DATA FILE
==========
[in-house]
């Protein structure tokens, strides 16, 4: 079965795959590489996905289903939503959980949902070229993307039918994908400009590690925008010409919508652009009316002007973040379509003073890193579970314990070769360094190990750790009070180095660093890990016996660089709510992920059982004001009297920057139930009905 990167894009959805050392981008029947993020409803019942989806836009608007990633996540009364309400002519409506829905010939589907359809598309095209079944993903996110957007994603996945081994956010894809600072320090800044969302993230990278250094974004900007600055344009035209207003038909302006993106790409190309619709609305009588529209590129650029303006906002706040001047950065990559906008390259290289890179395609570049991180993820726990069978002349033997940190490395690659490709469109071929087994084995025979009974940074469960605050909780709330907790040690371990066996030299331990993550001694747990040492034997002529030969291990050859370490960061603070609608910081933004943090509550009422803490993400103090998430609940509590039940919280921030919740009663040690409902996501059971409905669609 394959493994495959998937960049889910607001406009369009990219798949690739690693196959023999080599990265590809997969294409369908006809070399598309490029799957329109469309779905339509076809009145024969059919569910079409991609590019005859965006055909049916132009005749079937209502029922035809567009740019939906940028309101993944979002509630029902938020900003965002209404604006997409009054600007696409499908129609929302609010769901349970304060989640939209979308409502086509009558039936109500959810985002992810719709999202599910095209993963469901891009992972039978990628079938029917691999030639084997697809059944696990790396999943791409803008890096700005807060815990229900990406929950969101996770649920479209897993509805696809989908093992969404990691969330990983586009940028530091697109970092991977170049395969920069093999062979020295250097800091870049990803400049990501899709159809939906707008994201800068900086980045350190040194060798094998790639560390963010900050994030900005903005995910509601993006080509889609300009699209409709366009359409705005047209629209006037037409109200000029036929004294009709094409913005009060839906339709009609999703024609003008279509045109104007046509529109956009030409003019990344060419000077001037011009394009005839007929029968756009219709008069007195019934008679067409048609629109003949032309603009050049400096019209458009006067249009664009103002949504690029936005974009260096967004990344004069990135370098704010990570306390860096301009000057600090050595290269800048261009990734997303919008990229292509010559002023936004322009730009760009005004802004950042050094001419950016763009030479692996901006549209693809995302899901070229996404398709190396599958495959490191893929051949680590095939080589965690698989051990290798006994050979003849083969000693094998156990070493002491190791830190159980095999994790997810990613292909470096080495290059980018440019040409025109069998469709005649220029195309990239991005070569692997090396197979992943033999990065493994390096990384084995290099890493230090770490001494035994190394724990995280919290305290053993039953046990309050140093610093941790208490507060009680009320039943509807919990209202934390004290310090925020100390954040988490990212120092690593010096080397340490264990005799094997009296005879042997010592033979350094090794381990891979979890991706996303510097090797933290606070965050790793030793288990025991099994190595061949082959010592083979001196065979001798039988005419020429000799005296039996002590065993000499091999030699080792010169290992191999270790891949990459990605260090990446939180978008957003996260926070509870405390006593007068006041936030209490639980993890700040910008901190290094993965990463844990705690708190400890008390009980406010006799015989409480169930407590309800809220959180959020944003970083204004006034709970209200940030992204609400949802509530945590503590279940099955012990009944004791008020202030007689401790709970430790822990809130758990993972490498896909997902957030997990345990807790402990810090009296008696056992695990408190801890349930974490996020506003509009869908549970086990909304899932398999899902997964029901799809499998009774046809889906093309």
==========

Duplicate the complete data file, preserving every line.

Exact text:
[in-house]
């Protein structure tokens, strides 16, 4: 079965795959590489996905289903939503959980949902070229993307039918994908400009590690925008010409919508652009009316002007973040379509003073890193579970314990070769360094190990750790009070180095660093890990016996660089709510992920059982004001009297920057139930009905 990167894009959805050392981008029947993020409803019942989806836009608007990633996540009364309400002519409506829905010939589907359809598309095209079944993903996110957007994603996945081994956010894809600072320090800044969302993230990278250094974004900007600055344009035209207003038909302006993106790409190309619709609305009588529209590129650029303006906002706040001047950065990559906008390259290289890179395609570049991180993820726990069978002349033997940190490395690659490709469109071929087994084995025979009974940074469960605050909780709330907790040690371990066996030299331990993550001694747990040492034997002529030969291990050859370490960061603070609608910081933004943090509550009422803490993400103090998430609940509590039940919280921030919740009663040690409902996501059971409905669609 394959493994495959998937960049889910607001406009369009990219798949690739690693196959023999080599990265590809997969294409369908006809070399598309490029799957329109469309779905339509076809009145024969059919569910079409991609590019005859965006055909049916132009005749079937209502029922035809567009740019939906940028309101993944979002509630029902938020900003965002209404604006997409009054600007696409499908129609929302609010769901349970304060989640939209979308409502086509009558039936109500959810985002992810719709999202599910095209993963469901891009992972039978990628079938029917691999030639084997697809059944696990790396999943791409803008890096700005807060815990229900990406929950969101996770649920479209897993509805696809989908093992969404990691969330990983586009940028530091697109970092991977170049395969920069093999062979020295250097800091870049990803400049990501899709159809939906707008994201800068900086980045350190040194060798094998790639560390963010900050994030900005903005995910509601993006080509889609300009699209409709366009359409705005047209629209006037037409109200000029036929004294009709094409913005009060839906339709009609999703024609003008279509045109104007046509529109956009030409003019990344060419000077001037011009394009005839007929029968756009219709008069007195019934008679067409048609629109003949032309603009050049400096019209458009006067249009664009103002949504690029936005974009260096967004990344004069990135370098704010990570306390860096301009000057600090050595290269800048261009990734997303919008990229292509010559002023936004322009730009760009005004802004950042050094001419950016763009030479692996901006549209693809995302899901070229996404398709190396599958495959490191893929051949680590095939080589965690698989051990290798006994050979003849083969000693094998156990070493002491190791830190159980095999994790997810990613292909470096080495290059980018440019040409025109069998469709005649220029195309990239991005070569692997090396197979992943033999990065493994390096990384084995290099890493230090770490001494035994190394724990995280919290305290053993039953046990309050140093610093941790208490507060009680009320039943509807919990209202934390004290310090925020100390954040988490990212120092690593010096080397340490264990005799094997009296005879042997010592033979350094090794381990891979979890991706996303510097090797933290606070965050790793030793288990025991099994190595061949082959010592083979001196065979001798039988005419020429000799005296039996002590065993000499091999030699080792010169290992191999270790891949990459990605260090990446939180978008957003996260926070509870405390006593007068006041936030209490639980993890700040910008901190290094993965990463844990705690708190400890008390009980406010006799015989409480169930407590309800809220959180959020944003970083204004006034709970209200940030992204609400949802509530945590503590279940099955012990009944004791008020202030007689401790709970430790822990809130758990993972490498896909997902957030997990345990807790402990810090009296008696056992695990408190801890349930974490996020506003509009869908549970086990909304899932398999899902997964029901799809499998009774046809889906093309």